Kathy Acker: Three “Sexts” you must read

It was Oscar Wilde who said that ‘Everything in the world is about sex except sex. Sex is about power.’

It was Kathy Acker who proved this to be true. Whether you’re a fan or a critic, or completely new to her world, Acker’s punk philosophy has always provided an explicit exploration of erotica that exposes the inseparable relationship between sex and power.

Coming from a wealthy family and entering the world of literature via the academic route Acker seemed to be drafted for success in the world of classics and traditional literary canon. However, this was not to be the life nor career path, that Acker pursued, instead she found herself among the weird and wonderful poets, artists and even choreographers of 70s New York who were taking on the avant-garde and disturbing formalists with their rejection of the rules. Following the words of David Antin who Acker described as a father-figure in her early life, she disowned the world of academia in pursuit of finding her own literary voice.

Yet leaving a world of classics and structure left Acker with no qualifications, jobless and poor. Forced into the sphere of sexual labour, she worked sex shows in New York and wrote to keep her sanity. She described this period in her life as a “schizophrenia that never tore [her] apart though almost at time did”. Cue her alliance with the New York punk scene which came from the need to have a voice in a society where she was both poor and middle class.

Acker suggested that this lifestyle, which revolved around the sexualisation of her body, quickly politicised her. This link between sex, power and politics is evidently the basis of most of her work, using the framework of the underground punk aesthetic offered Acker the chance to talk about “things” as she saw the world. The focus on this nexus of power and politicised body aimed to expose readers (quite easily apparently) to what they complicity consumed but never criticised. Yet despite this intention, her experimentation with a “cut and paste” style mixed with erotica and sprinkled with defilement often found itself in the firing line of many criticisms from the repulsed structuralists of ivory tower businesses to feminist theorists such as Andrea Dworkin. In the light of her commentators, her readers must ask themselves: can you really “get off” on the work of Acker or is her use incest and debasement a viscerally ingenious way of breaking down taboos and societal norms? The answer is of course the latter.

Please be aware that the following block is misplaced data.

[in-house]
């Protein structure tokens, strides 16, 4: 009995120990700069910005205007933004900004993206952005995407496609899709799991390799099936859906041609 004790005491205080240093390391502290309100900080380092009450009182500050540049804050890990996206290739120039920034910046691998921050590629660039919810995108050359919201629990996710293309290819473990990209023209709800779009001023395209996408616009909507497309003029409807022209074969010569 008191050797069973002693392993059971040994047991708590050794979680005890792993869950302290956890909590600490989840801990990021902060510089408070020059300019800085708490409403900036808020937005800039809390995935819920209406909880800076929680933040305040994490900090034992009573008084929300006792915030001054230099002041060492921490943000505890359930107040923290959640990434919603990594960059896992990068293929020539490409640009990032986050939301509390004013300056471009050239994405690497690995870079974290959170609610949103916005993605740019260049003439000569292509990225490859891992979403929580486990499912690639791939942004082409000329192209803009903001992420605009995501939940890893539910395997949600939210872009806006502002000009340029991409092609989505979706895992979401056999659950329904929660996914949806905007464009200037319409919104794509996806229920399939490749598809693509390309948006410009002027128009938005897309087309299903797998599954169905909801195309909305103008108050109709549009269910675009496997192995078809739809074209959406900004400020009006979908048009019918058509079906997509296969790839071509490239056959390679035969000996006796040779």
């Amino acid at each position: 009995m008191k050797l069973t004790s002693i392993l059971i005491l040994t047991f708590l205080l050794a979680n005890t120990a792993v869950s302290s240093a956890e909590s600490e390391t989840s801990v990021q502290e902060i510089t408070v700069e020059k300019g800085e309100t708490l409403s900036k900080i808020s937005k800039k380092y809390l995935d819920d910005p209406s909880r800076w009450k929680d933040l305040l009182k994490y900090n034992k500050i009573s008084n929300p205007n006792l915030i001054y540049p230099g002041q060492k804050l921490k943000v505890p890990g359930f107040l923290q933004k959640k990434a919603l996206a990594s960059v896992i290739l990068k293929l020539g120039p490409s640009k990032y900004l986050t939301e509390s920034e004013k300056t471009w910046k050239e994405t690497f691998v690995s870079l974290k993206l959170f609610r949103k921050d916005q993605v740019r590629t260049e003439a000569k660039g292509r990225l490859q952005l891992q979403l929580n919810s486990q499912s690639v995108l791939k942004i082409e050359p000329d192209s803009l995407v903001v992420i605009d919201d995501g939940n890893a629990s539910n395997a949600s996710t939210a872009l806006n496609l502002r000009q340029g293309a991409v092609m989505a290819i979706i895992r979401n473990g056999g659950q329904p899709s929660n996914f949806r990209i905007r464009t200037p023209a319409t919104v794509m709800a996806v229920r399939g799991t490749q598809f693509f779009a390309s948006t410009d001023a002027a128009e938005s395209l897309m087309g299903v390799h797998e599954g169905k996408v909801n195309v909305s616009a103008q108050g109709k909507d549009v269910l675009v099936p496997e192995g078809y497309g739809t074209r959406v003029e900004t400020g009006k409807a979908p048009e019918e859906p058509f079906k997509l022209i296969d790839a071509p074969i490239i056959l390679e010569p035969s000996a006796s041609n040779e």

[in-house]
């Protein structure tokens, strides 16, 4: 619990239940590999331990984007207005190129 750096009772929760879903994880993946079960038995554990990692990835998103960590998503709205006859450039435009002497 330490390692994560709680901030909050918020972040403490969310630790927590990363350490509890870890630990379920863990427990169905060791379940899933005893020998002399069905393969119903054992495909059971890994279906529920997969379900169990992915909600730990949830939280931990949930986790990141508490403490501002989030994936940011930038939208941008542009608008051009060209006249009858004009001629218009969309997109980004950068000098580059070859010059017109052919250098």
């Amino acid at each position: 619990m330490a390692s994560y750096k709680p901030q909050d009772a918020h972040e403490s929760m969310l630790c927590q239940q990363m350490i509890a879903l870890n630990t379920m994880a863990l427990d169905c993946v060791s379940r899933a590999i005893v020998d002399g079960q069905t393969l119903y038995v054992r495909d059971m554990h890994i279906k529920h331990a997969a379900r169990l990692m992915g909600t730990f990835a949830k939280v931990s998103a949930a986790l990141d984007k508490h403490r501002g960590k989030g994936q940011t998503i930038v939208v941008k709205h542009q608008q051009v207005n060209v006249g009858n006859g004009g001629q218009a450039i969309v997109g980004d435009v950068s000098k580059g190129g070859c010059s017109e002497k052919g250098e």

Acker’s life seems to have been built upon a series of opposite binaries from taking inspiration from structuralists and post-structuralism to writing about purity in filth, and even listening to both punk and jazz. This battle between two sides, just like the battle for power in sex, functions to fight for the decentralisation of universal truths. Her use of the erotic was to do exactly this, and saw Acker taking the gritty snippets of cheesy true-romance tales and using them to penetrate the elitist culture of the literary canon to find her voice. NME’s Duncan Webster perfectly described this style in his review of her novel Don Quixote in 1986 in which he claimed she combines “overblown and embarrassing romanticism (the tortured, alienated mad artist) with a reduction of culture (Cervantes, Shakespeare, OedipusJane Eyre) to banality. It’s like reading some lecture notes … written by a bored student, with genitalia and ‘I love Peter’ doodled in the margins.”

Blood and Guts in High School is perhaps her most well-known novel in UK and most frequently aligned with this idea. But she didn’t become a maverick of the underground literary scene for just one novel, oh no her punk library is a vast plethora of strange tales not written for the faint hearted. In the UK these texts are seemingly harder to get hold of, unless you want to pay a fortune for international shipping, however some should be searched for. Here are three “sexy” texts of Kathy Acker’s which are not widely known in mainstream literature here in the UK but are worth the hunt.